Of course, slow shutter speeds can also be used at night for some great effects. I like to play with "light painting" where you set a really long exposure at night, and then use a torch to "paint" light onto the subject where you want to, like this one of the arch at St Benets Abbey. 30 sec shutter @ f/14


And finally you can go really off the wall. This was at St Peters church behind the Waveny River Centre. I thought, fo some bizarre reason that escapes me now, that it would be good to photograph the graveyard at night. I set the camera on a tripod and Mrs B had the shutter control. I painted light onto the head stones in the foreground and then ran to be middle ground and tried to write "Death" in the air with the torch (not easy writing backwards). I must admit I'd had a couple of pints by this time though. It just illustrates what is possible if you mive from the Auto settings! Have fun experimenting. (72 sec shutter speed on this one)


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Guest chriscraft

Great shots mark,really liked the canoe one,

From the comments made from mine ,have learnt that the first mistake was setting the iso wrong,because the day was dark, i increased the iso to account for the gloom .the second when i took another kook at the file info,was i,d set the white ballance to "flash" instead of cloudy not difficult to do when your short sited!!!Anyway thanks for the advise and comments,will return to said spot and re shoot

cheers Trev.

ps the shot of the swan was done hand held at 200mm zoom snapped very quickly on continous shooting he started like thispost-1-136713474626_thumb.jpg did lots of flapping and calling in the middle and ended up like this],it nearly got labradored it wouldn,t go away(put nicely) :lol:


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Just catching up, as usual these days ....

Some nice stuff here guys. Good experiments Trevor. I'd always use a tripod for blurred water shots, because in most circumstances you really need at least a half second exposure to get (in my view) a good effect. Try that next time, and do similar experiments with different speeds. Obviously it partly depends on how fast the water is moving! The following shot is an exception - the water was flowing incredibly fast after a rainy week (so fast that I was nervous about jumping across to the rock that I shot from, in case I slipped and fell into the torrent), and this was a 1/6 sec. exposure. If the river was going at a more normal speed that shutter speed would have produced a fairly bland effect. (As you may guess, this wasn't in Norfolk ...)


This next one was a gently flowing stream, and the shutter speed was 1.6 seconds:


Mark, your inventiveness never ceases to amaze me! Really good work. I couldn't write "death " backwards with a torch under any circs, let alone after a couple of pints. Mind you, I can't see myself trying any time soon ...


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Guest chriscraft

hi, guys

went back to the wier today ,to try the smoky water experiment again,day was brighter than before which made getting overexposure in control harder but this is my favourite of todaypost-1-136713475008_thumb.jpg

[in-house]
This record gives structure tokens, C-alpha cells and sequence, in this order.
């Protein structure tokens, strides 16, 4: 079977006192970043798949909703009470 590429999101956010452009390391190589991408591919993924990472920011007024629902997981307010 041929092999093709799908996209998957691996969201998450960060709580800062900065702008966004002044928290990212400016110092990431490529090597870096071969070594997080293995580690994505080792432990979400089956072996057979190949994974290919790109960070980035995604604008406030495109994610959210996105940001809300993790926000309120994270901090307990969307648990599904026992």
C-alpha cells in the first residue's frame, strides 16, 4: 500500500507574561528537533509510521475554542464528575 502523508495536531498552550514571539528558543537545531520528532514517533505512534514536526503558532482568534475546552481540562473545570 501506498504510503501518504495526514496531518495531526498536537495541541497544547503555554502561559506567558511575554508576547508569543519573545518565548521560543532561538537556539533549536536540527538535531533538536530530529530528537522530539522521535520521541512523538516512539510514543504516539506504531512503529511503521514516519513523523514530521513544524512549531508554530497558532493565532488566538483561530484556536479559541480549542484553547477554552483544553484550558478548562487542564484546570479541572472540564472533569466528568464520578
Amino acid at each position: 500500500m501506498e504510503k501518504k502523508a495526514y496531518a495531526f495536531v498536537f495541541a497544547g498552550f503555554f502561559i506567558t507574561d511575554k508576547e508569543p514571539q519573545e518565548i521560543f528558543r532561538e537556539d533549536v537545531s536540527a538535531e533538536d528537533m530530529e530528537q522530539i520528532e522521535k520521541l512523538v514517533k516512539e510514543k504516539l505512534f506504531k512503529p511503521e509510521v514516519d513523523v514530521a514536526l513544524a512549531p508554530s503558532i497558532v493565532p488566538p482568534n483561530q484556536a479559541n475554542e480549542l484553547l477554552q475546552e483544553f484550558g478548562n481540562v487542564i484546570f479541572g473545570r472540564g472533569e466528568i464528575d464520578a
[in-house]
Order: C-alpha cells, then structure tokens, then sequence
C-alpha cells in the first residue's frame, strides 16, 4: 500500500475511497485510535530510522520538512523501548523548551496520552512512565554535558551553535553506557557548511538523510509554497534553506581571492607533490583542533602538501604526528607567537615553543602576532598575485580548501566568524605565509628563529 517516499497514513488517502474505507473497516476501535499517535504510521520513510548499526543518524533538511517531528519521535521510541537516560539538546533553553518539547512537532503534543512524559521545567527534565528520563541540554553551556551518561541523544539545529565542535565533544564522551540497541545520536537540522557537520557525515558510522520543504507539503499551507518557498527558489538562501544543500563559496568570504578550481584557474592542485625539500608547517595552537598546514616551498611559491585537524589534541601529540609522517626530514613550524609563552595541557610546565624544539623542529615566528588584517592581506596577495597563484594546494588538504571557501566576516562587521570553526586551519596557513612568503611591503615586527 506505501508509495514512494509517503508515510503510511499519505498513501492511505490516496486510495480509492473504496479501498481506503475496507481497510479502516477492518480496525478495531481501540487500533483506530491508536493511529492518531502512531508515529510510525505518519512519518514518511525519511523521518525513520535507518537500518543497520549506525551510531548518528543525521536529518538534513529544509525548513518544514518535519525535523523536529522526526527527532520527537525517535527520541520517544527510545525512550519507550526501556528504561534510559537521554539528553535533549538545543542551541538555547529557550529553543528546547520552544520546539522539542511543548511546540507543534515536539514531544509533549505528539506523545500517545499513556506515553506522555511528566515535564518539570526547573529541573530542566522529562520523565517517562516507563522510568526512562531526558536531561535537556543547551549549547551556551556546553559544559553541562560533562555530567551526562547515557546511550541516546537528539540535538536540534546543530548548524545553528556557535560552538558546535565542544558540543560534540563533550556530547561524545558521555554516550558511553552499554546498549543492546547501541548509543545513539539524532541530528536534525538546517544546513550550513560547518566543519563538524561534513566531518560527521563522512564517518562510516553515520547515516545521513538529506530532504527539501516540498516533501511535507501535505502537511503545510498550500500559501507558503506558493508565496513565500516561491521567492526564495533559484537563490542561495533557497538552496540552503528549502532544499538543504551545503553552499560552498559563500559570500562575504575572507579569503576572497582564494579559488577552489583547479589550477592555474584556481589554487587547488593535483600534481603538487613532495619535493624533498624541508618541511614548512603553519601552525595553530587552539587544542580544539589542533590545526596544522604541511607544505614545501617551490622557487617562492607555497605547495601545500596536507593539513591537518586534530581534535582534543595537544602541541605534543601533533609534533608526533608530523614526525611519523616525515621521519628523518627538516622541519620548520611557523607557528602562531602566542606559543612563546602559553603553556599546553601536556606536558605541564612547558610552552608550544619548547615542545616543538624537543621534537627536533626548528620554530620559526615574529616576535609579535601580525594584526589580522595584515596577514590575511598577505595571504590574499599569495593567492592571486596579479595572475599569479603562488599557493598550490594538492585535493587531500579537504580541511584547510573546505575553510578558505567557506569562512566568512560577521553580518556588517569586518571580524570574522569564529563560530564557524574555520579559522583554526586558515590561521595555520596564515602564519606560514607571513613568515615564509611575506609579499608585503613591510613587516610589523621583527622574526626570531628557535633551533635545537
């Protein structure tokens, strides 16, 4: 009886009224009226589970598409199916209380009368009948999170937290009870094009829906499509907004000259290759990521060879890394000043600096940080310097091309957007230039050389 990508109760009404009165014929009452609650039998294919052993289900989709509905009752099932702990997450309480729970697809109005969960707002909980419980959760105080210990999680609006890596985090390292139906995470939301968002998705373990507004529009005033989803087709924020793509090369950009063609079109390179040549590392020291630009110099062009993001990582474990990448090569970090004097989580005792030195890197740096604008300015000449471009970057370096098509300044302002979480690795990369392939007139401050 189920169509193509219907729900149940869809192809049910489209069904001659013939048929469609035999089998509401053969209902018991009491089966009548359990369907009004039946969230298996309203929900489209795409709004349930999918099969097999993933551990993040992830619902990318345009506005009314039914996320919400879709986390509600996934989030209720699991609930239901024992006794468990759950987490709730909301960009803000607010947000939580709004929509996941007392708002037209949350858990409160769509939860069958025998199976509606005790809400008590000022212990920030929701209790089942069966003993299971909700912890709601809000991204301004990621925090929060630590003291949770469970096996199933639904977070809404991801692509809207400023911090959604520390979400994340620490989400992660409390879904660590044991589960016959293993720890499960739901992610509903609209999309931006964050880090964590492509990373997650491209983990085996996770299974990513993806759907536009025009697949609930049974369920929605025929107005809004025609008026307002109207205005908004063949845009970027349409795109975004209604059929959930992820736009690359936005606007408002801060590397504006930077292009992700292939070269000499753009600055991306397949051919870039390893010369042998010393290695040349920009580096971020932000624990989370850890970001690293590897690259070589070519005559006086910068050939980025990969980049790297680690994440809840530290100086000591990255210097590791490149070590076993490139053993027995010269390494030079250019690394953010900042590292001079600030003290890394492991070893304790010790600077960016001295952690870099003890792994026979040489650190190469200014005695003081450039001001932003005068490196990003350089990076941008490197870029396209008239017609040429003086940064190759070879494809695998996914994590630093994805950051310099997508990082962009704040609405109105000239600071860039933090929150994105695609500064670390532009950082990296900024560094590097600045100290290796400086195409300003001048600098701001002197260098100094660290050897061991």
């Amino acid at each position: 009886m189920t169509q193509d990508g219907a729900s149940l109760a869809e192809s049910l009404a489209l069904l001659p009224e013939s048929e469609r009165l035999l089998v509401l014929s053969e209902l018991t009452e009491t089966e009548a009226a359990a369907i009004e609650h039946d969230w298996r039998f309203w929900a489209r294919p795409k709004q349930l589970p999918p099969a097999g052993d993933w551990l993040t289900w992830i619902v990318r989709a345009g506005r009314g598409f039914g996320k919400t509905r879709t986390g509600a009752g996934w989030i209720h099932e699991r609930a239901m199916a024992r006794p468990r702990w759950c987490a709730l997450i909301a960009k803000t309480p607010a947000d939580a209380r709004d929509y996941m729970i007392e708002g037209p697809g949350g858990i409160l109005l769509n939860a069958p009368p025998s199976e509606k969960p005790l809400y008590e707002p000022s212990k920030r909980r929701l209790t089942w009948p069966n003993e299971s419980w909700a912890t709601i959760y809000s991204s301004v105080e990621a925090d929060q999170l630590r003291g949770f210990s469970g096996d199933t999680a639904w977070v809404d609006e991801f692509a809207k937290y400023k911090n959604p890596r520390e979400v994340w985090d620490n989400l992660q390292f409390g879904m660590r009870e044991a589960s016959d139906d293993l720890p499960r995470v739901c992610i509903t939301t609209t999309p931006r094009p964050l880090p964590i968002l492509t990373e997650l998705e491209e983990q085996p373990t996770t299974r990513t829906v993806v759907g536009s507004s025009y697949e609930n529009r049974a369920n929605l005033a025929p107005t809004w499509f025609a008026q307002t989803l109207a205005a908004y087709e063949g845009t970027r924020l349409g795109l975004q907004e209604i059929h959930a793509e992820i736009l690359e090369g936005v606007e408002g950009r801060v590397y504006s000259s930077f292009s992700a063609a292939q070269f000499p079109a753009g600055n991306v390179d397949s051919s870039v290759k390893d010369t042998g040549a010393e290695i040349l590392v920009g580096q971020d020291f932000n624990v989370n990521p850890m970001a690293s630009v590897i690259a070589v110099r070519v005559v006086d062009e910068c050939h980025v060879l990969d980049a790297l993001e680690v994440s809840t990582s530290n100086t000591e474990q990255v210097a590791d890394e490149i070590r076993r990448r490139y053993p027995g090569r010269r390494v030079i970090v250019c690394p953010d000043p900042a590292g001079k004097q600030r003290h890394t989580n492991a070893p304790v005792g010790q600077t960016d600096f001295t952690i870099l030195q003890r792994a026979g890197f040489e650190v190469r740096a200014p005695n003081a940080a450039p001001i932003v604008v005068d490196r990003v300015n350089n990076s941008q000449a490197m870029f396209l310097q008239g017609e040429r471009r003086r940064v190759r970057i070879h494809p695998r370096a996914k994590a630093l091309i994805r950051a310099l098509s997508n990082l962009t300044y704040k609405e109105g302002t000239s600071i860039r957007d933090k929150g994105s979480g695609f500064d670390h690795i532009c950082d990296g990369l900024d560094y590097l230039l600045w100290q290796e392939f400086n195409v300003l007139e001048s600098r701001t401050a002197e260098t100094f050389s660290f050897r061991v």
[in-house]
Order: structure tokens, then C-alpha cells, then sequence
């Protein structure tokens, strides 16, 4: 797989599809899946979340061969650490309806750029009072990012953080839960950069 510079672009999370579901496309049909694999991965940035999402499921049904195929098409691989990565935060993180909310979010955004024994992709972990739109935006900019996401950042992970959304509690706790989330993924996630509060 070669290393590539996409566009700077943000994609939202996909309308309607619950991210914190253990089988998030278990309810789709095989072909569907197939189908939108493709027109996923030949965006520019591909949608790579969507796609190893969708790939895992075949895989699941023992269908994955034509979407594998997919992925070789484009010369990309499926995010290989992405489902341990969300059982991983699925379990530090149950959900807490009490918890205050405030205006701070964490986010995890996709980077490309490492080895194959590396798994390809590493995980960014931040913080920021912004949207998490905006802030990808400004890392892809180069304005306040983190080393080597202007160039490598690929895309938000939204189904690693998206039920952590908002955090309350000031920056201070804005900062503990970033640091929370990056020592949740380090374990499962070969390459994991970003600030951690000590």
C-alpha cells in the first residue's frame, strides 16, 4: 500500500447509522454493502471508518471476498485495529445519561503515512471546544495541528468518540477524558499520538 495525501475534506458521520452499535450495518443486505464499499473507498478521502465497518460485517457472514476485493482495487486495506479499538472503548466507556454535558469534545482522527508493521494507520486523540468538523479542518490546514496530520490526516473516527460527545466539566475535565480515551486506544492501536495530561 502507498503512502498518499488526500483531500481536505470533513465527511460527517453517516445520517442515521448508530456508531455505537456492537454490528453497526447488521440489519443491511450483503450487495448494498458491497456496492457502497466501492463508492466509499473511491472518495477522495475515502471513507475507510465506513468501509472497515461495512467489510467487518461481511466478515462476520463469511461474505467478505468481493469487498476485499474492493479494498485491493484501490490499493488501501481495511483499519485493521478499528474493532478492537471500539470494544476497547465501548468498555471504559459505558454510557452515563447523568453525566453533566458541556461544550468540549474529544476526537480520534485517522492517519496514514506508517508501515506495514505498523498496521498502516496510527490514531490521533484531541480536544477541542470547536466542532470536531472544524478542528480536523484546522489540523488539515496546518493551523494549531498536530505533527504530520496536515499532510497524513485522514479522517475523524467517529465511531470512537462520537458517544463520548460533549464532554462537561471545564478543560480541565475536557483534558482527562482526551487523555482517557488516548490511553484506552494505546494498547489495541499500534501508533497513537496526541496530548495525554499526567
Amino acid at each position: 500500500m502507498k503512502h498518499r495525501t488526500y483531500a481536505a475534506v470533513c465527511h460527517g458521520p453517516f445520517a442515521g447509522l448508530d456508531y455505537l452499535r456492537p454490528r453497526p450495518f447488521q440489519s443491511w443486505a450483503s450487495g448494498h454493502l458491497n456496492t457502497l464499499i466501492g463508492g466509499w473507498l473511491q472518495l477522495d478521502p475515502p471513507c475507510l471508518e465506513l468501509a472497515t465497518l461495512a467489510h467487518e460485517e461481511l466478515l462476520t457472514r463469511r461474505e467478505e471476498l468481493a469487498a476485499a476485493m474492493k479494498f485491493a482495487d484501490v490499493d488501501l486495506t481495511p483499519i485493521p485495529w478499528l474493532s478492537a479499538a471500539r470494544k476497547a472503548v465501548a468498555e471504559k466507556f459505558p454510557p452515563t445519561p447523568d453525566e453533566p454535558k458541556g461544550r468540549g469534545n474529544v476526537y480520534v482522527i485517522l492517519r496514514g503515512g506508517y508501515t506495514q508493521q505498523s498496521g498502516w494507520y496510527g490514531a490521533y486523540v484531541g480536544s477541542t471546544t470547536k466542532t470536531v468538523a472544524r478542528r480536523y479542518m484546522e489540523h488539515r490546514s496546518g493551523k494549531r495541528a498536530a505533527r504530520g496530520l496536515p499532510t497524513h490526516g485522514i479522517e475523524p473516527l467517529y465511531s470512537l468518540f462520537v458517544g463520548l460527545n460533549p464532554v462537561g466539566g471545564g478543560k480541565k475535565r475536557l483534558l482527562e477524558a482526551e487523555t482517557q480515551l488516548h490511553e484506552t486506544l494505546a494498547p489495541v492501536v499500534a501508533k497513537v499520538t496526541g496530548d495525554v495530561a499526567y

While i was out doing slow exposures i thought i,d have a go with fast exposures,the problem now was not enough light,to do this needed some action...enter Braken....he,s a bit of an athlete....!Take Off!!! Touchdown!Landing!

Not forgetting Connie she a bit older but can still move.Braken is the black one

action shot taken at f4,0.006s(1/160),had fun doing this though hard work juggling stick and camara.

ps i now have decent tri pod ,it,s made so much difference well pleased with it





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  • 6 years later...

I not sure if anyone will reply to this but would anyone be able to tell me where this wier is as I would like to visit

Jamstar, Hello and welcome aboard  the friendly forum.  :wave 


You might try PM'ing MBird if he doesn't respond to your query, he's not been online here for a couple of days.

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Just seen these photos and posts from way back – look lovely!


An easy to reduce the amount of light entering the lens and thus get a uniformly exposed photo but capture that beautiful blurring of movement such as water in the photos or perhaps at a beach with the waves coming in is to use a Neutral density filter (ND filter).


Doing so allows the photographer to select combinations of aperture, exposure time and sensor sensitivity which would otherwise produce overexposed pictures. On a very bright day, there might be so much light that even at minimum ISO speed and a minimum aperture, a 10 second shutter speed would let in too much light and the photo would be overexposed. In this situation using an appropriate neutral density filter is the same as stopping down one or more additional stops, allowing for the slower shutter speed and the desired motion-blur effect.


At a pinch, if your sunglasses are pretty dark you can put them over the lens and give that a go too - its all about experimentation :)